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November 1987

The Diagnostic Value of the Medical History: Perceptions of Internal Medicine Physicians

Author Affiliations

From the Department of Medicine, St Paul-Ramsey Medical Center/ Ramsey Clinic and University of Minnesota Medical School, St Paul.

Arch Intern Med. 1987;147(11):1957-1960. doi:10.1001/archinte.1987.00370110085013

• We investigated the perceptions of 71 internal medicine faculty and residents regarding the diagnostic value of the medical history and other attitudes toward the medical interview. Physicians perceive the medical history as having much higher value in diagnosis than either the physical examination or laboratory/radiography information (mean scores, 5.76, 2.41, and 2.49, respectively). The perceptions of the importance of the physician-patient relationship were significantly correlated with the diagnostic value of the history. There was also a strong relationship between the perceived value of the history and preferences for more skilled interviewing responses, as measured by the Helping Relationship Inventory. Contrary to expectations, the perceptions of residents toward the diagnostic value of the patient's history increased significantly over the course of training (5.00 to 6.00). We conclude that despite the increasing emphasis on diagnostic technology, internal medicine residents and faculty continue to view the patient's history as the preeminent source of diagnostic information. Physician attitudes toward the physician-patient relationship and toward the medical interview may contribute to the diagnostic value of the history.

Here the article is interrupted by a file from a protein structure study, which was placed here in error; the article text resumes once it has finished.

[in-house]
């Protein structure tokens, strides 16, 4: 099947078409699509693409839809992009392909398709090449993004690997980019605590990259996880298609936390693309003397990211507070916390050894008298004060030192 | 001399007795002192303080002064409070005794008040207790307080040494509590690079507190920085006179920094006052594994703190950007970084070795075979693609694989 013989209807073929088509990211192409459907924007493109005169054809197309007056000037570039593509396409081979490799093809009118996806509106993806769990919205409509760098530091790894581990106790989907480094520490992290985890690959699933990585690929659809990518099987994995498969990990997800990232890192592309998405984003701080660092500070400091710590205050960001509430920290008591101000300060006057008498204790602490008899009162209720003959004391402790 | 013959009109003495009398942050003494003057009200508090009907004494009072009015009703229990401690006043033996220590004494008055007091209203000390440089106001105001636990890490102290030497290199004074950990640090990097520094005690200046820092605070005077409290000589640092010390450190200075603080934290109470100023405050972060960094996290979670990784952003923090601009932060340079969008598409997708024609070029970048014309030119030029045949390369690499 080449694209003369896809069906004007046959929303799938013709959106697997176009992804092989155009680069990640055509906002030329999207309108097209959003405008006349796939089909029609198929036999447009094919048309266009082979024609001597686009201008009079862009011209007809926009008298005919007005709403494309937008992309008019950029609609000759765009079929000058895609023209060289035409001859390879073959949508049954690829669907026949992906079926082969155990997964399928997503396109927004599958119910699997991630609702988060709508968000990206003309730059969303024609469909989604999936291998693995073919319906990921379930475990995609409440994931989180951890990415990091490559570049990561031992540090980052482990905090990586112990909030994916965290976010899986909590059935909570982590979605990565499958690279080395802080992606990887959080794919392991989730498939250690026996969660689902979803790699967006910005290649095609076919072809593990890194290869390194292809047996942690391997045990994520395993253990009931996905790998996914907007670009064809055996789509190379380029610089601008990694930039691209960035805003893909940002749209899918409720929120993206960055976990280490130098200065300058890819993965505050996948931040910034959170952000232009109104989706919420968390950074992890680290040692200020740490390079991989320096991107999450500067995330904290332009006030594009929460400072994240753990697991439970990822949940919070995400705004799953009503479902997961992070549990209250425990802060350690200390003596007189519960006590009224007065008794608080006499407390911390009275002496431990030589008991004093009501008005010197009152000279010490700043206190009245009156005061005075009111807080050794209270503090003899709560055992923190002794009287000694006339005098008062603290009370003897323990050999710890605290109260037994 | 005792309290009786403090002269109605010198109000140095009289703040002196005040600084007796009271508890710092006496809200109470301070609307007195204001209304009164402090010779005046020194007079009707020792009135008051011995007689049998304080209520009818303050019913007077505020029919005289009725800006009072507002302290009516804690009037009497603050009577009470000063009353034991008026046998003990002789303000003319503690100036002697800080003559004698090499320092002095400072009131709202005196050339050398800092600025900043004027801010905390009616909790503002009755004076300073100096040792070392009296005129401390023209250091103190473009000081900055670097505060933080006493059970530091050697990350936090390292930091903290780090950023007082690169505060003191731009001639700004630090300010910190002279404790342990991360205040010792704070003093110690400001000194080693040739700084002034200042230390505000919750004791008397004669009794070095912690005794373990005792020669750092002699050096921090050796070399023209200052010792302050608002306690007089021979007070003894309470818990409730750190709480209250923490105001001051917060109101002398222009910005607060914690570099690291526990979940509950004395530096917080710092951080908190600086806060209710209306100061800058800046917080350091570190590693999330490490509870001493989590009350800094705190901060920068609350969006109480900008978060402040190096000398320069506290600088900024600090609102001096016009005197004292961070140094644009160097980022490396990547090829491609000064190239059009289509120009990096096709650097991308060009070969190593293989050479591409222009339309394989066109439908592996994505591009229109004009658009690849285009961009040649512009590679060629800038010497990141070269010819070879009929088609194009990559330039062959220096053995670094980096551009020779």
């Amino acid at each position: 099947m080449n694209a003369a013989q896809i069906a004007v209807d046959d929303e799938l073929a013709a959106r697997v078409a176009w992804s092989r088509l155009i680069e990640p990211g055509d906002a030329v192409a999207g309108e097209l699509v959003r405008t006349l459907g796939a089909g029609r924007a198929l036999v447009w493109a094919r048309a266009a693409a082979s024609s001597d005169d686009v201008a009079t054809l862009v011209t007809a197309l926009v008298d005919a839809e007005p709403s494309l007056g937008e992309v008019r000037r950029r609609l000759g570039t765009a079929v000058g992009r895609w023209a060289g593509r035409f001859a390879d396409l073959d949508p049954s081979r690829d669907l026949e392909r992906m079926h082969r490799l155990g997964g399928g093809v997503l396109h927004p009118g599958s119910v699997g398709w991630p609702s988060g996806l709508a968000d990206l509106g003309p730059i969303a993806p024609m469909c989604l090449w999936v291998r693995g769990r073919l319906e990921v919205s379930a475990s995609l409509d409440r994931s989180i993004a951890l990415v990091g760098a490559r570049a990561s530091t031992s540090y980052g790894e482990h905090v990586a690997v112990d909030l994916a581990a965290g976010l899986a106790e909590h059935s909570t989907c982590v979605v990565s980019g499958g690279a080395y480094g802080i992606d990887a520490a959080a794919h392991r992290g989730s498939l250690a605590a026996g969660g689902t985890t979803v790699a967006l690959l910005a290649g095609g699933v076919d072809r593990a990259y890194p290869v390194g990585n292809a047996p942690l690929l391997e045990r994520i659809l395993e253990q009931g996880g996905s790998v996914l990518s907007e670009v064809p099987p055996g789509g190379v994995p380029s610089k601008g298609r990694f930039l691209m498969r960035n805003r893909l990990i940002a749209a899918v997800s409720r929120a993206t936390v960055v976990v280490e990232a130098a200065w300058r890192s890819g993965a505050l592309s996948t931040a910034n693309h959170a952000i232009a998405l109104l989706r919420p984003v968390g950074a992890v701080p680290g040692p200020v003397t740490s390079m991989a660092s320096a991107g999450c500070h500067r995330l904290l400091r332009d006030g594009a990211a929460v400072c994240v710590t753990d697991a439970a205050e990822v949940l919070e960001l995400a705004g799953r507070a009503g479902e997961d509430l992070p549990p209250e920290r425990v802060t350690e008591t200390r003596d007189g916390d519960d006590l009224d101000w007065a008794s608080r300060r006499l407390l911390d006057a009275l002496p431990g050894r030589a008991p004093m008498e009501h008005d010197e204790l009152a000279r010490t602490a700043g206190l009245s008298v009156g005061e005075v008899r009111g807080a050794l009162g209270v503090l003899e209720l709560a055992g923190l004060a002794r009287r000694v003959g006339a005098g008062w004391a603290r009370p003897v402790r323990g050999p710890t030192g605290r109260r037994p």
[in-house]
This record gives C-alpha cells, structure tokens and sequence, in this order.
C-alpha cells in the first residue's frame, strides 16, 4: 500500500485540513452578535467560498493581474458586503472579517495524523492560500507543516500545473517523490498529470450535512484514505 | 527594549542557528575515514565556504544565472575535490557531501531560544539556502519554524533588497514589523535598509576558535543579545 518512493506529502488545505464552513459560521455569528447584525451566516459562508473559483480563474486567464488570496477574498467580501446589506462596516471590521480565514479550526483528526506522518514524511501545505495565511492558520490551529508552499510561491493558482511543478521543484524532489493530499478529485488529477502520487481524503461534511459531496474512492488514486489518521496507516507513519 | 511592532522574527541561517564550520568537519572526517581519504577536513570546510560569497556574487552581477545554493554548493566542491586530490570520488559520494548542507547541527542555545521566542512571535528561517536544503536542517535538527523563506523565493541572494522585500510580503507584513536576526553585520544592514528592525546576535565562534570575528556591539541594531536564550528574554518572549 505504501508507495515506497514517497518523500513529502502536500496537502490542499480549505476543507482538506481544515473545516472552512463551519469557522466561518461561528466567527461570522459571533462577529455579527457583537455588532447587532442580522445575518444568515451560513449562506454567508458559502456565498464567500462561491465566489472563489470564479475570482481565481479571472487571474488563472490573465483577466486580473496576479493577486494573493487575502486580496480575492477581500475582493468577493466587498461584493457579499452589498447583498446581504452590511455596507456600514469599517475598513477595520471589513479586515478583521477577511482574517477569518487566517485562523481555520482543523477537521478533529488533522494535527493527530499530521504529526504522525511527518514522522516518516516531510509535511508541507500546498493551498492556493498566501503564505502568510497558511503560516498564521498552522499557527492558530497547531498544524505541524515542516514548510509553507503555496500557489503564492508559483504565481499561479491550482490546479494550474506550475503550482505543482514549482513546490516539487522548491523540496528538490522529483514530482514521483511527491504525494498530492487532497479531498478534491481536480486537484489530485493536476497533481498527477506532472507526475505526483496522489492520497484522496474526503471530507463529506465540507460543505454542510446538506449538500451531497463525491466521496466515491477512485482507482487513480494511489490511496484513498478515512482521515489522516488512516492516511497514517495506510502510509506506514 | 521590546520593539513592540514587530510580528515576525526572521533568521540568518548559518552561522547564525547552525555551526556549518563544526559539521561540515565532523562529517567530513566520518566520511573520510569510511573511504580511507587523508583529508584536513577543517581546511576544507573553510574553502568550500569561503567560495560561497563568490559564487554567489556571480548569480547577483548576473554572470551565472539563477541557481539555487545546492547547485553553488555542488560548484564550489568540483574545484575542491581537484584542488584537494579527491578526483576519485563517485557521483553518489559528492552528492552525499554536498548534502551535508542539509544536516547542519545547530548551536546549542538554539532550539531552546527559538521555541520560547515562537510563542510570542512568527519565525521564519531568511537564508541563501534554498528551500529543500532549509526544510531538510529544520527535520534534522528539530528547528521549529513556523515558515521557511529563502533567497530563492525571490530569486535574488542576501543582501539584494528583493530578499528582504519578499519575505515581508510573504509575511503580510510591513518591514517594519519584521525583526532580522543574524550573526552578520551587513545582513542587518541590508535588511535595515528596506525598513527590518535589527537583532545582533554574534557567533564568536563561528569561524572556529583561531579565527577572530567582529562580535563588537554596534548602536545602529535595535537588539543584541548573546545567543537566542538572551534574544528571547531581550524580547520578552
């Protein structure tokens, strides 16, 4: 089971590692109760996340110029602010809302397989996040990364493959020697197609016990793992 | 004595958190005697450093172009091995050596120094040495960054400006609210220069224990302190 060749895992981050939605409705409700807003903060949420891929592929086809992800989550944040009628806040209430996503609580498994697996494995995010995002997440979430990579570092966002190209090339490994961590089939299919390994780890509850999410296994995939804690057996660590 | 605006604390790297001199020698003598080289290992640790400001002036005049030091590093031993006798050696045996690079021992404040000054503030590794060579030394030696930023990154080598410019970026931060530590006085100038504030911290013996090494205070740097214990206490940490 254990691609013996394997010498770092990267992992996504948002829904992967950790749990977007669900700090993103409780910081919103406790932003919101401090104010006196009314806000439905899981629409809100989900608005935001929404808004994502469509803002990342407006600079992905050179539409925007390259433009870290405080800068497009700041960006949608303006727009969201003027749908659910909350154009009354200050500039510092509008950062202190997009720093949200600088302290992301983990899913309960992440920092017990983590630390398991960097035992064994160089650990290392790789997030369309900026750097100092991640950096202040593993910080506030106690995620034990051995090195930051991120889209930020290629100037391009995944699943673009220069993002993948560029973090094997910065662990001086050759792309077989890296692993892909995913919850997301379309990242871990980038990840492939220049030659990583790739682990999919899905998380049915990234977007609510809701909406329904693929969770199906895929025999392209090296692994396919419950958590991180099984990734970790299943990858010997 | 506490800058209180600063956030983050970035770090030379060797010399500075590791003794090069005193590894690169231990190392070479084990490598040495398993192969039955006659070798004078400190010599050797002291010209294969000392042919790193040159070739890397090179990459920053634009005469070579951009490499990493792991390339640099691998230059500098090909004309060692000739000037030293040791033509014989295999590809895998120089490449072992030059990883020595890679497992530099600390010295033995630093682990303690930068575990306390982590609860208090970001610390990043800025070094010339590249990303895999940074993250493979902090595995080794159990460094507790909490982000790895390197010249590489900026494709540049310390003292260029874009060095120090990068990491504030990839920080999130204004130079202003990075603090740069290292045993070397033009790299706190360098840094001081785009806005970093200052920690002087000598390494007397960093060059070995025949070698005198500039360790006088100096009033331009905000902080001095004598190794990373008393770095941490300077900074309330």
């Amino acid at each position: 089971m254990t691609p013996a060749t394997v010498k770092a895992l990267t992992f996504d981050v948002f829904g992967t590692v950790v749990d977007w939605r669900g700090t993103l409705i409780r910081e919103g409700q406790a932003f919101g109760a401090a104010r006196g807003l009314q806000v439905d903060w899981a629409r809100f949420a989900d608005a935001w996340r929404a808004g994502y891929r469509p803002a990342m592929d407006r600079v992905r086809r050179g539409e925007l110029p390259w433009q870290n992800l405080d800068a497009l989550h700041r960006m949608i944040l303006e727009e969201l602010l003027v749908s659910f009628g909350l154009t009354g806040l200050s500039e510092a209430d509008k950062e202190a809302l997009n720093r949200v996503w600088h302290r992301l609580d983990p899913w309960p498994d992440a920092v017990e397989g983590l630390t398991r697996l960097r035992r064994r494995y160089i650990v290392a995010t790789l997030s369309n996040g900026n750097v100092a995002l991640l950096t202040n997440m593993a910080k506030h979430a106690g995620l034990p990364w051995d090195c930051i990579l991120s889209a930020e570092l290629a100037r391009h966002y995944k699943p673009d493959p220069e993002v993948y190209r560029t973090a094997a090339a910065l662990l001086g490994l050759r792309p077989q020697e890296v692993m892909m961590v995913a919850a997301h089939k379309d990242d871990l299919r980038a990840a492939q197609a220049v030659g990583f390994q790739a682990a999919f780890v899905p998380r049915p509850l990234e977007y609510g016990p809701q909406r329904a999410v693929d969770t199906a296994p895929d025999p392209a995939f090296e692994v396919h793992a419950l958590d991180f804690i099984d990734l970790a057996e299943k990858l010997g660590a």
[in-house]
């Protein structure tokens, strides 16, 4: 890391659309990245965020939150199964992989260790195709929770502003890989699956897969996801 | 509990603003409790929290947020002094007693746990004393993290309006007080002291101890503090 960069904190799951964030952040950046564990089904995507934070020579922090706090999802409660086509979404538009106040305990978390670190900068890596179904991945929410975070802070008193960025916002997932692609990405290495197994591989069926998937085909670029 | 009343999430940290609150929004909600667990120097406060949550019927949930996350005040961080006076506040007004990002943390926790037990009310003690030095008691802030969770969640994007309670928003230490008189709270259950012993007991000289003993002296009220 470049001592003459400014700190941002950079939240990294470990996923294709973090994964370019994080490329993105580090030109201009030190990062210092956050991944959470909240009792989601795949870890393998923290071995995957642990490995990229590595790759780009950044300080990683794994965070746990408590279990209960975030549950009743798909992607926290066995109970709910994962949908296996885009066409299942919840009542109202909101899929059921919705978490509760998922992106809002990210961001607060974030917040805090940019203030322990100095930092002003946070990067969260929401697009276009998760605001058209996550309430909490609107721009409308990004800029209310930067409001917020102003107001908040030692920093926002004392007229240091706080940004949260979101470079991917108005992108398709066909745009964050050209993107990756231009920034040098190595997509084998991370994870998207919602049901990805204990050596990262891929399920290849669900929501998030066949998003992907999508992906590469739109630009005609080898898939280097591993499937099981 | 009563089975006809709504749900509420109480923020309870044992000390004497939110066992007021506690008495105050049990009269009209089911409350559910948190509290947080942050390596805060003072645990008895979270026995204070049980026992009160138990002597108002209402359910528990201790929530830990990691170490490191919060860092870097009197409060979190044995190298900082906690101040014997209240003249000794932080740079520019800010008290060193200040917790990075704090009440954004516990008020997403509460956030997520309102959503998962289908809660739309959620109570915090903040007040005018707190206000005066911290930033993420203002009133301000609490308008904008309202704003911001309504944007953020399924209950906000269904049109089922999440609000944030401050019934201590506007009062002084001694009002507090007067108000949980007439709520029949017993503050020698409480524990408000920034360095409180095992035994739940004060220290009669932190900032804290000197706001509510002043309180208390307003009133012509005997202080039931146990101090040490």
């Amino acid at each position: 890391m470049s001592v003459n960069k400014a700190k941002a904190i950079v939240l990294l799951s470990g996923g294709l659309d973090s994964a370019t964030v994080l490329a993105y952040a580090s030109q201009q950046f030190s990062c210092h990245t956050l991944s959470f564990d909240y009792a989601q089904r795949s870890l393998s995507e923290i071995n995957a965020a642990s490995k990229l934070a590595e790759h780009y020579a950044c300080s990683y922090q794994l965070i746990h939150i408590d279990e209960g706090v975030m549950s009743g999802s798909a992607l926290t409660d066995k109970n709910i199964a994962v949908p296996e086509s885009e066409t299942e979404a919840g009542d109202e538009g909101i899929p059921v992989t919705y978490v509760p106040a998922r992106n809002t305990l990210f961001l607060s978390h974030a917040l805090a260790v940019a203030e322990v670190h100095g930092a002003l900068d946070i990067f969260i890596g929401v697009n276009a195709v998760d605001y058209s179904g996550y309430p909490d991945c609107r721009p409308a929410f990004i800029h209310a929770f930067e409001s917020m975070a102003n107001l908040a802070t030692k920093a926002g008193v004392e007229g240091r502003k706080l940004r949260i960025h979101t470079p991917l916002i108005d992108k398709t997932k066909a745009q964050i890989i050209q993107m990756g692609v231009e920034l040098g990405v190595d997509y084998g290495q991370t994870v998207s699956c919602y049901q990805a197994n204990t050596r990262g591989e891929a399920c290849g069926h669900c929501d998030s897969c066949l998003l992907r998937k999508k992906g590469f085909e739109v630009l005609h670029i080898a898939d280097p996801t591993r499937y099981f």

(Arch Intern Med 1987;147:1957-1960)

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